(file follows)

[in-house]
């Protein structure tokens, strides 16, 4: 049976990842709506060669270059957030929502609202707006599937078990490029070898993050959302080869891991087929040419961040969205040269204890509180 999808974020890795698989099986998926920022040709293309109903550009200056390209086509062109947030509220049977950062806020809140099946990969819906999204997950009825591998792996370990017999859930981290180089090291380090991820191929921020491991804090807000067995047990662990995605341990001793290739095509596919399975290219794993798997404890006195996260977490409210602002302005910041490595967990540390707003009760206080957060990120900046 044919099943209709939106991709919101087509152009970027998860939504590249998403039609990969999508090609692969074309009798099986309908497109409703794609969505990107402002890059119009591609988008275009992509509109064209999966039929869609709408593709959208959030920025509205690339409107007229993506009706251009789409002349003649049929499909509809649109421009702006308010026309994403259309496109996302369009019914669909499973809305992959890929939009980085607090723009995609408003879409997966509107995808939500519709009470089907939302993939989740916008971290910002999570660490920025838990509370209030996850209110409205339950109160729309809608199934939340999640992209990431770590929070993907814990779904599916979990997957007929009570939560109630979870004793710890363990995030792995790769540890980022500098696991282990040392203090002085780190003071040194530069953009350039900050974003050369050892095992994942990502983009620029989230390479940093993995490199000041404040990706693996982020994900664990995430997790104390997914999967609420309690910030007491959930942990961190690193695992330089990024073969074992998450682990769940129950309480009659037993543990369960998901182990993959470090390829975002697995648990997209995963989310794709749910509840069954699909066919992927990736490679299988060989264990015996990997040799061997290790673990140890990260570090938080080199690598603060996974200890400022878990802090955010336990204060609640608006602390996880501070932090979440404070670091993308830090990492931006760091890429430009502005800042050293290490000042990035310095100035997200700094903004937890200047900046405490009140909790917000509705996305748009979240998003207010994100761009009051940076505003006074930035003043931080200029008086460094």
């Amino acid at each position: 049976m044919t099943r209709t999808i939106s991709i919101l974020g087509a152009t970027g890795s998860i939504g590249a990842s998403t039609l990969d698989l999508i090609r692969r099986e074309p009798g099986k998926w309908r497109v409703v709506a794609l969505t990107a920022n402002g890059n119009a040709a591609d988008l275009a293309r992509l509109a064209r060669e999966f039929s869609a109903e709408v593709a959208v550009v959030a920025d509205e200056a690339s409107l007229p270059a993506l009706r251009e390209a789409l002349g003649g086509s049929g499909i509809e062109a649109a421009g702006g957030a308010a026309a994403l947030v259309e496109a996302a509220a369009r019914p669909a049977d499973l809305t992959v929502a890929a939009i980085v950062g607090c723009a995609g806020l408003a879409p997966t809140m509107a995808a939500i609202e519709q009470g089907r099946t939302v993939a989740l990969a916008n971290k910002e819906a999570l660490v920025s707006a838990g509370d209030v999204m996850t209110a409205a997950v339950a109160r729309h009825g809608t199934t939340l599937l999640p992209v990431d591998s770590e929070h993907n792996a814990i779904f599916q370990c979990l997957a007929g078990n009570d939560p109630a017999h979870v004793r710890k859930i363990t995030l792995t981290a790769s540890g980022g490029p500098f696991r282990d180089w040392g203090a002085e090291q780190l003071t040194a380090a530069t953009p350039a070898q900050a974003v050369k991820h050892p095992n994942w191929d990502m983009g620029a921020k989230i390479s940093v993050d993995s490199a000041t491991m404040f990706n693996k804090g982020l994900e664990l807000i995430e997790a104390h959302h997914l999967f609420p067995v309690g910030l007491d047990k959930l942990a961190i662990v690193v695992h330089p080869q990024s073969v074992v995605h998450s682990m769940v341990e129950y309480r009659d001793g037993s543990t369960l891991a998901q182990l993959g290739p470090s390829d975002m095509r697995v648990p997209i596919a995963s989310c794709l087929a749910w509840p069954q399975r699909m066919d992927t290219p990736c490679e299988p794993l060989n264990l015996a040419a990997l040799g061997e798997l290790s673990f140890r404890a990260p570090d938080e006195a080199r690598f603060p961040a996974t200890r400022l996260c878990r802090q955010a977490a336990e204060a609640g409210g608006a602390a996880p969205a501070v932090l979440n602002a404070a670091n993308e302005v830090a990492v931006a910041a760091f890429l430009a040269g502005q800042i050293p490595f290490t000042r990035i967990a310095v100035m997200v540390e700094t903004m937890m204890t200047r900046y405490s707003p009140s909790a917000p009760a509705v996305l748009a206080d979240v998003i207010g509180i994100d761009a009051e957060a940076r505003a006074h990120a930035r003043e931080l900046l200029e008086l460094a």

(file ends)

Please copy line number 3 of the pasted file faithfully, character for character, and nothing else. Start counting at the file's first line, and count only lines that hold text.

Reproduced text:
């Amino acid at each position: 049976m044919t099943r209709t999808i939106s991709i919101l974020g087509a152009t970027g890795s998860i939504g590249a990842s998403t039609l990969d698989l999508i090609r692969r099986e074309p009798g099986k998926w309908r497109v409703v709506a794609l969505t990107a920022n402002g890059n119009a040709a591609d988008l275009a293309r992509l509109a064209r060669e999966f039929s869609a109903e709408v593709a959208v550009v959030a920025d509205e200056a690339s409107l007229p270059a993506l009706r251009e390209a789409l002349g003649g086509s049929g499909i509809e062109a649109a421009g702006g957030a308010a026309a994403l947030v259309e496109a996302a509220a369009r019914p669909a049977d499973l809305t992959v929502a890929a939009i980085v950062g607090c723009a995609g806020l408003a879409p997966t809140m509107a995808a939500i609202e519709q009470g089907r099946t939302v993939a989740l990969a916008n971290k910002e819906a999570l660490v920025s707006a838990g509370d209030v999204m996850t209110a409205a997950v339950a109160r729309h009825g809608t199934t939340l599937l999640p992209v990431d591998s770590e929070h993907n792996a814990i779904f599916q370990c979990l997957a007929g078990n009570d939560p109630a017999h979870v004793r710890k859930i363990t995030l792995t981290a790769s540890g980022g490029p500098f696991r282990d180089w040392g203090a002085e090291q780190l003071t040194a380090a530069t953009p350039a070898q900050a974003v050369k991820h050892p095992n994942w191929d990502m983009g620029a921020k989230i390479s940093v993050d993995s490199a000041t491991m404040f990706n693996k804090g982020l994900e664990l807000i995430e997790a104390h959302h997914l999967f609420p067995v309690g910030l007491d047990k959930l942990a961190i662990v690193v695992h330089p080869q990024s073969v074992v995605h998450s682990m769940v341990e129950y309480r009659d001793g037993s543990t369960l891991a998901q182990l993959g290739p470090s390829d975002m095509r697995v648990p997209i596919a995963s989310c794709l087929a749910w509840p069954q399975r699909m066919d992927t290219p990736c490679e299988p794993l060989n264990l015996a040419a990997l040799g061997e798997l290790s673990f140890r404890a990260p570090d938080e006195a080199r690598f603060p961040a996974t200890r400022l996260c878990r802090q955010a977490a336990e204060a609640g409210g608006a602390a996880p969205a501070v932090l979440n602002a404070a670091n993308e302005v830090a990492v931006a910041a760091f890429l430009a040269g502005q800042i050293p490595f290490t000042r990035i967990a310095v100035m997200v540390e700094t903004m937890m204890t200047r900046y405490s707003p009140s909790a917000p009760a509705v996305l748009a206080d979240v998003i207010g509180i994100d761009a009051e957060a940076r505003a006074h990120a930035r003043e931080l900046l200029e008086l460094a």